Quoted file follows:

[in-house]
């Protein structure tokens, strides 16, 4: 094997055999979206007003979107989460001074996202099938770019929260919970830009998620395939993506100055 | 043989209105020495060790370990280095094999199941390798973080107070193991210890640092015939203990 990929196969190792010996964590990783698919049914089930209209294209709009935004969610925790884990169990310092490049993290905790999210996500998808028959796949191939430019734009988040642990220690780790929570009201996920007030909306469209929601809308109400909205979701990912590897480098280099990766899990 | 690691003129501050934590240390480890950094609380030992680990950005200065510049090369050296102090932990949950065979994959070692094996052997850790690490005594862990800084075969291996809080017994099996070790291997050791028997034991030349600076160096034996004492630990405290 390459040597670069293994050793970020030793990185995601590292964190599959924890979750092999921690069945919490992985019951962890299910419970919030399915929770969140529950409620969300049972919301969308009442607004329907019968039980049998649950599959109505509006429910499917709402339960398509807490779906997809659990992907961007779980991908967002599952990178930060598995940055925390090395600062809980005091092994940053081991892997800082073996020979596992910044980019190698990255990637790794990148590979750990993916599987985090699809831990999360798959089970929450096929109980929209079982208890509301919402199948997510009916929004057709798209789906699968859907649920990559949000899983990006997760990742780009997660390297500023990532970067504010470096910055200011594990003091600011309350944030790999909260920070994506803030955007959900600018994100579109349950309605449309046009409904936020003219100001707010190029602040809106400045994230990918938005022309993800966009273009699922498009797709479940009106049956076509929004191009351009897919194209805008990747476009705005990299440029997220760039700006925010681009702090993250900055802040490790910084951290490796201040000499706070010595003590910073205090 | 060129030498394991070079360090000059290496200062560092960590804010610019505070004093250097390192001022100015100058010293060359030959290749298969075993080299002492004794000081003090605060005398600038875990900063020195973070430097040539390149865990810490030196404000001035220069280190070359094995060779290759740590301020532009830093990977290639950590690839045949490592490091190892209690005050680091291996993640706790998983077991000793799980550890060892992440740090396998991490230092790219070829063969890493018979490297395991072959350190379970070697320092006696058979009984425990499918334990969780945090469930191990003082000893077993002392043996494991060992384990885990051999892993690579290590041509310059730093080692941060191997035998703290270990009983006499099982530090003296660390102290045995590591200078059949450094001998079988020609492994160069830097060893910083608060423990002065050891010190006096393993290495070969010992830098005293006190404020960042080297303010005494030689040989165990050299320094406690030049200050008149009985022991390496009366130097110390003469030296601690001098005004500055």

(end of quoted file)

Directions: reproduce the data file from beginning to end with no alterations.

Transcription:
[in-house]
């Protein structure tokens, strides 16, 4: 094997055999979206007003979107989460001074996202099938770019929260919970830009998620395939993506100055 | 043989209105020495060790370990280095094999199941390798973080107070193991210890640092015939203990 990929196969190792010996964590990783698919049914089930209209294209709009935004969610925790884990169990310092490049993290905790999210996500998808028959796949191939430019734009988040642990220690780790929570009201996920007030909306469209929601809308109400909205979701990912590897480098280099990766899990 | 690691003129501050934590240390480890950094609380030992680990950005200065510049090369050296102090932990949950065979994959070692094996052997850790690490005594862990800084075969291996809080017994099996070790291997050791028997034991030349600076160096034996004492630990405290 390459040597670069293994050793970020030793990185995601590292964190599959924890979750092999921690069945919490992985019951962890299910419970919030399915929770969140529950409620969300049972919301969308009442607004329907019968039980049998649950599959109505509006429910499917709402339960398509807490779906997809659990992907961007779980991908967002599952990178930060598995940055925390090395600062809980005091092994940053081991892997800082073996020979596992910044980019190698990255990637790794990148590979750990993916599987985090699809831990999360798959089970929450096929109980929209079982208890509301919402199948997510009916929004057709798209789906699968859907649920990559949000899983990006997760990742780009997660390297500023990532970067504010470096910055200011594990003091600011309350944030790999909260920070994506803030955007959900600018994100579109349950309605449309046009409904936020003219100001707010190029602040809106400045994230990918938005022309993800966009273009699922498009797709479940009106049956076509929004191009351009897919194209805008990747476009705005990299440029997220760039700006925010681009702090993250900055802040490790910084951290490796201040000499706070010595003590910073205090 | 060129030498394991070079360090000059290496200062560092960590804010610019505070004093250097390192001022100015100058010293060359030959290749298969075993080299002492004794000081003090605060005398600038875990900063020195973070430097040539390149865990810490030196404000001035220069280190070359094995060779290759740590301020532009830093990977290639950590690839045949490592490091190892209690005050680091291996993640706790998983077991000793799980550890060892992440740090396998991490230092790219070829063969890493018979490297395991072959350190379970070697320092006696058979009984425990499918334990969780945090469930191990003082000893077993002392043996494991060992384990885990051999892993690579290590041509310059730093080692941060191997035998703290270990009983006499099982530090003296660390102290045995590591200078059949450094001998079988020609492994160069830097060893910083608060423990002065050891010190006096393993290495070969010992830098005293006190404020960042080297303010005494030689040989165990050299320094406690030049200050008149009985022991390496009366130097110390003469030296601690001098005004500055």